Availability of methanol at scale is key. To be able to supply large fleets, we need more methanol to be produced. To capture 25-30% of the marine market, the production capacity supply would need to ramp up considerably. While this is not necessarily a problem and it has never been an issue historically for the sector to meet demand requirements, that increased capacity would require significant capital expenditure. Perhaps it is even a more opportune time for governments to consider increased support for such investments into renewable fuels, such as methanol.
DNV GL: Do you see some initiatives among the top bunkering ports to prepare offering such fuel to ships?
CC: There are a number of ports around the world that are already looking into providing methanol as bunker fuel. Antwerp, Rotterdam, Singapore, some Chinese ports to name a few. We are currently discussing a small pilot in Singapore with a similar vessel first piloted in Gothenburg, which would bunker methanol. Again, our biggest concern is overall availability of both conventional and renewable/bio methanol and consequently this is a top priority for our organisation.
DNV GL: Under the identified IMO’s “levels of ambition”, the initial strategy envisages for the first time a reduction in total GHG emissions from international shipping which, it says, should peak as soon as possible and to reduce the total annual GHG emissions by at least 50% by 2050 compared to 2008, while, at the same time, pursuing efforts towards phasing them out entirely. Given the 25+ lifespan of a vessel, many owners are looking for solutions to meet the IMO 2050 ambition. Ammonia is often compared to methanol as the next promising fuel. What is your view on this?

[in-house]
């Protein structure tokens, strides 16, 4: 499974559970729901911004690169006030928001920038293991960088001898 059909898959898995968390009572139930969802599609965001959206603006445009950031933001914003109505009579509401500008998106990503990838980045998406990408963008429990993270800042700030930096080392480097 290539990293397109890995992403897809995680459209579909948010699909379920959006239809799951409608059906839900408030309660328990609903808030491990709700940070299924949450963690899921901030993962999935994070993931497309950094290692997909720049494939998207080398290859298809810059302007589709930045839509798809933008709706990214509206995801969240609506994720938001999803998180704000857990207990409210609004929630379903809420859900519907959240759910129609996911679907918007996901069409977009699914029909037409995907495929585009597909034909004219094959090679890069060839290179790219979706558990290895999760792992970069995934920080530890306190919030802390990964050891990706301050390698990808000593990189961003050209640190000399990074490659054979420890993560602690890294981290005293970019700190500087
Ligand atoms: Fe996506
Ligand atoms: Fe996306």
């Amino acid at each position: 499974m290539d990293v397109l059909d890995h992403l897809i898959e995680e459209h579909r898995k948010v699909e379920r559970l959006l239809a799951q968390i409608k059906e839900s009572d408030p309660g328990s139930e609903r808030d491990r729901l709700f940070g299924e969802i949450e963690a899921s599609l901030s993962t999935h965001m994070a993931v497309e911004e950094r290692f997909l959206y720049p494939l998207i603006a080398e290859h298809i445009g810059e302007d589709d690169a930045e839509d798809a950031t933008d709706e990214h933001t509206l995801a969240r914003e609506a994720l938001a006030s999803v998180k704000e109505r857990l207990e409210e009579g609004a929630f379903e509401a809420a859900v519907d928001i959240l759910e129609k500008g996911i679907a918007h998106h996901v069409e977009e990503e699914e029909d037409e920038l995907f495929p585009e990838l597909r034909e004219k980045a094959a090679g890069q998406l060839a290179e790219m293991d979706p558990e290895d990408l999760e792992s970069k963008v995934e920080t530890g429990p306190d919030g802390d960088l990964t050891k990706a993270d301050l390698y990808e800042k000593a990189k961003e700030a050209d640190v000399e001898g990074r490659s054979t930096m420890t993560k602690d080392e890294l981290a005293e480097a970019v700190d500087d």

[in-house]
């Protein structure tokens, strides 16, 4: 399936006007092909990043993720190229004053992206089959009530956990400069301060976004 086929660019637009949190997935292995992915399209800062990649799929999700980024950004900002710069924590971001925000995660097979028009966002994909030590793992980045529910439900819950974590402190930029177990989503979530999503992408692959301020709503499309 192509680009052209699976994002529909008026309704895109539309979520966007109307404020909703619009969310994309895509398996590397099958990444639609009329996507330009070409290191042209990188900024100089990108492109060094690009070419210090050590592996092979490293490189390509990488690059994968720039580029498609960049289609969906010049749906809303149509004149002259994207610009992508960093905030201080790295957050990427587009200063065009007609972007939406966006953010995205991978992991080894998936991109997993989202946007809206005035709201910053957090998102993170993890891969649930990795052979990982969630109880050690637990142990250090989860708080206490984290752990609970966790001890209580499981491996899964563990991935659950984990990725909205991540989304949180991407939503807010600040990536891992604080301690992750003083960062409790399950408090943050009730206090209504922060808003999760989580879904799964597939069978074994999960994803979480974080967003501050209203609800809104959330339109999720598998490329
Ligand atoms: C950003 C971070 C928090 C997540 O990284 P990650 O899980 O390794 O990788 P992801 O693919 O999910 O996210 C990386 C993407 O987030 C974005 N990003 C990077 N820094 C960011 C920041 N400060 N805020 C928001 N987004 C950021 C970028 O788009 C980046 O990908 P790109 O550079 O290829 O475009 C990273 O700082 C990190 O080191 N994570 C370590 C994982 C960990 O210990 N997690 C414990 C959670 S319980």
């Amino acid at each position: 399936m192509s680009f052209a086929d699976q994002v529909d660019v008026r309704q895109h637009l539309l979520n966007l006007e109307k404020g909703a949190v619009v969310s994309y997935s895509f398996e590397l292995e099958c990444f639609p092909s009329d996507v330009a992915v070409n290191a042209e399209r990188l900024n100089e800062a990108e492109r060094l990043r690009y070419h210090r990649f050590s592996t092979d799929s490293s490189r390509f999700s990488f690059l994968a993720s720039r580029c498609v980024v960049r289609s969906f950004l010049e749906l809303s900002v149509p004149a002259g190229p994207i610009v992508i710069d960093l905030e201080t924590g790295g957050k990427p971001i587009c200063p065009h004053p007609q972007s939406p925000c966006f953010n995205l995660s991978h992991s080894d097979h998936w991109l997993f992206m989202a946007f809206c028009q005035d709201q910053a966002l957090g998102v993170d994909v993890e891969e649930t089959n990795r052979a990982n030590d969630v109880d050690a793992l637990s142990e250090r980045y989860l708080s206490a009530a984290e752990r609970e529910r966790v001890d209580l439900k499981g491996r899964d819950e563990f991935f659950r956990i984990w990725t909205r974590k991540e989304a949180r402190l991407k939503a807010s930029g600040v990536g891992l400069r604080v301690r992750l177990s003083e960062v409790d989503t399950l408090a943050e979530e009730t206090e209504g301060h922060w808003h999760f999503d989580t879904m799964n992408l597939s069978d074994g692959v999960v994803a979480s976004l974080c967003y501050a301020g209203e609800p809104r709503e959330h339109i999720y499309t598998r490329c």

CC: Ammonia, bio-methane and hydrogen are most often heard of in the press, and they definitely have their place. Certain regions are more adapted to take on these fuels, but the requirements on the logistics around these alternatives are higher than for methanol. Consequently, these projects tend to be challenging in terms of investment required.
They may certainly be solutions for the longer term, maybe closer towards 2050, but less so to reach the shorter term targets. Aside from logistics (as all are cryogenic fuels except methanol) the cost of hydrogen or ammonia for example, is currently prohibiting market development and this trend most likely will continue for the next decade. The cost of hydrogen is likely three times greater than methanol, and ammonia is twice the cost, on an “all in” basis.
Methanol has lower carbon emissions when used as fuel –less than conventional fuel oil but is not a totally carbon-free fuel. If more can be produced from renewable sources, methanol has the potential to significantly reduce the life cycle of GHG emissions on land and at sea. Longer term, renewable methanol could potentially provide a solution to comply with future IMO emission regulations without additional investment from shipowners.
For this, transitional technologies are key. Given that production and availability of both hydrogen and ammonia are increasing, Methanol can support an efficient transition, leading towards renewable Methanol and into zero or net-zero carbon solutions.